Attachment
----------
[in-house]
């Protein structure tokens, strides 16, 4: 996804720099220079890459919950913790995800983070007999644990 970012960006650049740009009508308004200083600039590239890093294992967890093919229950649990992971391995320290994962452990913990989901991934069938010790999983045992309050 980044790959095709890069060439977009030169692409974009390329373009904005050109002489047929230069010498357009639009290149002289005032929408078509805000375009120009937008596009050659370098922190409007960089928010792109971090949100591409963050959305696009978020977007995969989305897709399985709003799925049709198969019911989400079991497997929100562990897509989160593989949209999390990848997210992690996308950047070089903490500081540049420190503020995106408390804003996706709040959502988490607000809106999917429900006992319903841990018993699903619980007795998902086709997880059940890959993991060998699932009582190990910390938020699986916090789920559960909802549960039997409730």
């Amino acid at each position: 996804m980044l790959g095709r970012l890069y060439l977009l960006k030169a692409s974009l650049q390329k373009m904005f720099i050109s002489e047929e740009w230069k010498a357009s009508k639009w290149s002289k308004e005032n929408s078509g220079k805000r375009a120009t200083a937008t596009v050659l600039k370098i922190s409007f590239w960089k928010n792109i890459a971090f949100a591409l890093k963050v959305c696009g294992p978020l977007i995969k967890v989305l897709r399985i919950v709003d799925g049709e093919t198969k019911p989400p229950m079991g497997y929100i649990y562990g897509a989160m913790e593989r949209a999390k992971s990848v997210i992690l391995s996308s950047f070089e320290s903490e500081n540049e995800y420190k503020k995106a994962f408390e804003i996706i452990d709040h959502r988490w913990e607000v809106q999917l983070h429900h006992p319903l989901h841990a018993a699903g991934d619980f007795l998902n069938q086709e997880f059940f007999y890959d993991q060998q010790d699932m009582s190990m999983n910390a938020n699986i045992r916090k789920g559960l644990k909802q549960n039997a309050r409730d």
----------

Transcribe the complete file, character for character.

[in-house]
């Protein structure tokens, strides 16, 4: 996804720099220079890459919950913790995800983070007999644990 970012960006650049740009009508308004200083600039590239890093294992967890093919229950649990992971391995320290994962452990913990989901991934069938010790999983045992309050 980044790959095709890069060439977009030169692409974009390329373009904005050109002489047929230069010498357009639009290149002289005032929408078509805000375009120009937008596009050659370098922190409007960089928010792109971090949100591409963050959305696009978020977007995969989305897709399985709003799925049709198969019911989400079991497997929100562990897509989160593989949209999390990848997210992690996308950047070089903490500081540049420190503020995106408390804003996706709040959502988490607000809106999917429900006992319903841990018993699903619980007795998902086709997880059940890959993991060998699932009582190990910390938020699986916090789920559960909802549960039997409730």
């Amino acid at each position: 996804m980044l790959g095709r970012l890069y060439l977009l960006k030169a692409s974009l650049q390329k373009m904005f720099i050109s002489e047929e740009w230069k010498a357009s009508k639009w290149s002289k308004e005032n929408s078509g220079k805000r375009a120009t200083a937008t596009v050659l600039k370098i922190s409007f590239w960089k928010n792109i890459a971090f949100a591409l890093k963050v959305c696009g294992p978020l977007i995969k967890v989305l897709r399985i919950v709003d799925g049709e093919t198969k019911p989400p229950m079991g497997y929100i649990y562990g897509a989160m913790e593989r949209a999390k992971s990848v997210i992690l391995s996308s950047f070089e320290s903490e500081n540049e995800y420190k503020k995106a994962f408390e804003i996706i452990d709040h959502r988490w913990e607000v809106q999917l983070h429900h006992p319903l989901h841990a018993a699903g991934d619980f007795l998902n069938q086709e997880f059940f007999y890959d993991q060998q010790d699932m009582s190990m999983n910390a938020n699986i045992r916090k789920g559960l644990k909802q549960n039997a309050r409730d």